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World Wars I & II (1914–45)

East Lothian played an important role in both the First and Second World Wars in Britain.

East Fortune airship station was established in 1915–16 as a major element of the strategic network protecting the British coastline.  Like Drem Airfield and Penston Aerodrome, it also took on a key role during the Second World War, when East Lothian often found itself on the front line.

The remains of anti-tank traps and coastal defences are also visible reminders of the impact of the wars on East Lothian. The following military remains are readily accessible and a good introduction the World War I and II remains in the county:

  • anti-tank traps at Gosford Sands
  • observation posts on North Berwick Law
  • anti-glider defences located within the estuary at Hedderwick Sands

To find out about other sites check out the Heritage Explorer 2 leaflet.

Find out more about East Lothian’s more embattled histories in our section on War, Battles & Military history.

In 2014 the Centenary of the First World War starts. We are keen to hear from anyone who has any histories to share about the war, whether it’s your grandfather’s experiences or the part your home town played. Alastair Shepherd, local historian, has produced a very informative website about the memorial at Yester. If you have any similar projects on the go, do tell us about them!

Please leave a comment below, or come and talk to us at the John Gray Centre if you’d like to share a story.

5 thoughts on “World Wars I & II (1914–45)”

  1. Colin Macleod says:

    Hi there.

    I was wondering if anyone had any information on the ‘Lucy Walker’ whose name is on the war memorial outside Couston?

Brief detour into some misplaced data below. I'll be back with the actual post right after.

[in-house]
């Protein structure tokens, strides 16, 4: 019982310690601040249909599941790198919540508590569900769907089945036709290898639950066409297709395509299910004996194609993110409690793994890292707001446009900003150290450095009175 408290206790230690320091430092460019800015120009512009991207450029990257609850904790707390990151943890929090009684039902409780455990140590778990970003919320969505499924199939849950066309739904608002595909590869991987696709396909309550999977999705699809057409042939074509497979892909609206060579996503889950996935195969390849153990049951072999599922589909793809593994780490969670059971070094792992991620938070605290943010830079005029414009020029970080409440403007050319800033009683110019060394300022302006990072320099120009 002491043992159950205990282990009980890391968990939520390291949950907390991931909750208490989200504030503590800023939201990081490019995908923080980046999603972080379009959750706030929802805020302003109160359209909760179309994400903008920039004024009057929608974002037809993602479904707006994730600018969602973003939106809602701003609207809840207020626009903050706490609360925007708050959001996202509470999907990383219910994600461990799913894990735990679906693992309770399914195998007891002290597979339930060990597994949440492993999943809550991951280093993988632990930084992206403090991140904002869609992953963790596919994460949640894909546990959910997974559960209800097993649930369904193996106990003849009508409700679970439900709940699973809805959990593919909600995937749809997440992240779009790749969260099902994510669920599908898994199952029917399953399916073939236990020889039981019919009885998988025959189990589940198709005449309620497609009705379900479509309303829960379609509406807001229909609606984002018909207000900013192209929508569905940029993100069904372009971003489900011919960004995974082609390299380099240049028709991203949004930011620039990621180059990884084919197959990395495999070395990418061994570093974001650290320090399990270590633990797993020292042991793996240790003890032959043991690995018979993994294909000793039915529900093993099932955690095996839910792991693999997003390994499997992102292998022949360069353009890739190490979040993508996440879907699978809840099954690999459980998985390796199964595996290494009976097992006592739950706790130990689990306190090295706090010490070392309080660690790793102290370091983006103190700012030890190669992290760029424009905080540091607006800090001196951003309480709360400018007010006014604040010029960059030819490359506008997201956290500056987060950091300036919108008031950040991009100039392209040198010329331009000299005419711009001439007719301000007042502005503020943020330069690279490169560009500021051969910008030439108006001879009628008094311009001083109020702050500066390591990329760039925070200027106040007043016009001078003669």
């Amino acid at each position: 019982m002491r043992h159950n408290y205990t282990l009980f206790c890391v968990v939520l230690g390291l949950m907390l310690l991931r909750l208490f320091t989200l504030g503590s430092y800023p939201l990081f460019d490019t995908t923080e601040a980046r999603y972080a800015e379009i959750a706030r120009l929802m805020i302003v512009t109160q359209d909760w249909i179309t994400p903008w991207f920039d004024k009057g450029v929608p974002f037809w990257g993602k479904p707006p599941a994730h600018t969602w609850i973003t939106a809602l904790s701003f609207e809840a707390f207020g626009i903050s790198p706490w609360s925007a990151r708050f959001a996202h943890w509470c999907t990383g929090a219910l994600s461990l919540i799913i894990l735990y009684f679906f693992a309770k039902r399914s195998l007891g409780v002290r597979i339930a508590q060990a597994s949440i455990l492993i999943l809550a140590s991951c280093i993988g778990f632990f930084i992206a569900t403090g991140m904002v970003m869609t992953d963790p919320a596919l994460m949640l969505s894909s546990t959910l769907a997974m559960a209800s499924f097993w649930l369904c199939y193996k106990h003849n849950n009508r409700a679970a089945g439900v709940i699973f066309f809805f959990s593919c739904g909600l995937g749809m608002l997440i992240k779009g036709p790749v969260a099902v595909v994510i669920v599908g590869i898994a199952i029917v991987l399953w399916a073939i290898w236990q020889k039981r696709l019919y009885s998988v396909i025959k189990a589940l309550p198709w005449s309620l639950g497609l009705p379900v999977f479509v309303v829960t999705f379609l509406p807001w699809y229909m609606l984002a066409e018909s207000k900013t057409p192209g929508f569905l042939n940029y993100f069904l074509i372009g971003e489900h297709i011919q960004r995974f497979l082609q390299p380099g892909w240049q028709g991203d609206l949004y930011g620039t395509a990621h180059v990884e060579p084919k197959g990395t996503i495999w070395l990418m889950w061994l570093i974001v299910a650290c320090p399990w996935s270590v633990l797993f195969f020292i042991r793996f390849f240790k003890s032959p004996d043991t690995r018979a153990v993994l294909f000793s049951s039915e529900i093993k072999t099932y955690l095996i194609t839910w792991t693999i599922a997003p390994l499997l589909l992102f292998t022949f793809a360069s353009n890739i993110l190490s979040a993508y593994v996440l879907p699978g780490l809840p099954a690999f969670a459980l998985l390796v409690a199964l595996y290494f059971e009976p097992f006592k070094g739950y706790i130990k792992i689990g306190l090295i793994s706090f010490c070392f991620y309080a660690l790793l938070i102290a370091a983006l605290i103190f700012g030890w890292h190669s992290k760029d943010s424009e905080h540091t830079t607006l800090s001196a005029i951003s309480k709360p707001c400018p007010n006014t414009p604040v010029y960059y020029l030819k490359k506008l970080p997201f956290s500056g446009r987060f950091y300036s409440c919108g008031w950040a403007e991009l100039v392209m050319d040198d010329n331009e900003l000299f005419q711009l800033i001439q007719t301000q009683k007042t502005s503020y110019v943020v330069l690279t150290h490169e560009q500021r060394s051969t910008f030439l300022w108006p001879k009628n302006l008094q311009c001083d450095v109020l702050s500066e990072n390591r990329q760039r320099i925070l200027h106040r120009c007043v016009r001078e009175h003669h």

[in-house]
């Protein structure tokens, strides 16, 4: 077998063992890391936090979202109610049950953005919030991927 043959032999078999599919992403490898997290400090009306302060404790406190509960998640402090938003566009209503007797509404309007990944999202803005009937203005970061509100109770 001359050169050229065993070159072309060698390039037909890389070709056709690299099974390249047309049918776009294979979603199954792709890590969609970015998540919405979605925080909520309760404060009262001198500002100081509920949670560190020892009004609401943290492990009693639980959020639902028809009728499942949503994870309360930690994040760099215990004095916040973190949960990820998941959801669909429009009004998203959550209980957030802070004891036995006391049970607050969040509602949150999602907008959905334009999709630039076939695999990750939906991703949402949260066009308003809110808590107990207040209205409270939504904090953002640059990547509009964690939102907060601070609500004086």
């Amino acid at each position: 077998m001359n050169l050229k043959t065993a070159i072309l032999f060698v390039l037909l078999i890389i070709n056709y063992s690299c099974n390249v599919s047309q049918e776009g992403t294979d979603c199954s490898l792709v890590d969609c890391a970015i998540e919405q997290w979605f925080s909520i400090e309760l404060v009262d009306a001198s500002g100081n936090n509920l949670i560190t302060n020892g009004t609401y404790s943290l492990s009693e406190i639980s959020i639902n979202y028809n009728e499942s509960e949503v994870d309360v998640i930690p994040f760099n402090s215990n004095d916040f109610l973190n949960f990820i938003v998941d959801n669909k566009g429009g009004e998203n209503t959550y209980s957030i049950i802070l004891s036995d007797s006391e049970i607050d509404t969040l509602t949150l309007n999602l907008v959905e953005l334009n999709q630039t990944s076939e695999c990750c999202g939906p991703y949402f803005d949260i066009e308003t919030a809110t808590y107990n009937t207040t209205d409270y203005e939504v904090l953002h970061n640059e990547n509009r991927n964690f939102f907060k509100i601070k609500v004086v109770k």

1. Colin Macleod says:

      my mistake have made a small but important typo! It is the Cranstoun war memorial near Ormiston that I have found the name and not Couston. Apologies for any confusion.

  2. Norman Smith says:

    Many thanks for that, Bill, some interesting leads to follow up.Is there a register of births, Marriages in Dunbar. I believe in Scotland records are held by the churches.

  3. BillW says:

    Hello Norman

    We’ve found that an Alexander Robertson Smith’s death is recorded in the Courier of 16 December 1904 (are you sure of 1913?) without any mention of any awards. However, the Courier also reports that a fisherman named as ‘Alexander Smith’ rescued a boy (‘Turnbull’) from the harbour (08 August 1871) and another rescue (of an unnamed boy) by ‘Alexander Smith’ appears in the Courier of 08 August 1902. As there were several ‘Alexander Smiths’ living in Dunbar at the end of the 19th century, we can’t be certain that the rescues refer to AR Smith. But at this time the Dunbar Lifeboat Secretary was assiduous in ensuring that due recognition was made of such events. As they are outside the remit of the RNLI, awards were made through the Royal Humane Society or even the national newspapers. It may be that an approach to the Royal Humane Society Archives would be worthwhile.


  4. Norman Smith says:

    My great uncle is listed onthe WW1 memorial in Dunbar. James A Smith was a private in the East Kent Regiment, ( The Buffs) 67th Batalion. He was awarded the Military Medal in 1918 and was later killed in action. For which he recieved the DCM. He was then a newly promoted to Corporal. He was mentioned in the Courier. with 2 dates one for his MM & presumably the second for his DCM & death. His parents Jean & Alex Robertson Smith lived in 16 Custom House Sq. Dunbar. In 1913 his father a Dunbar fisherman was awarded a bravery medal of some kind.
    My research into both incidents has come to a complete en passe.

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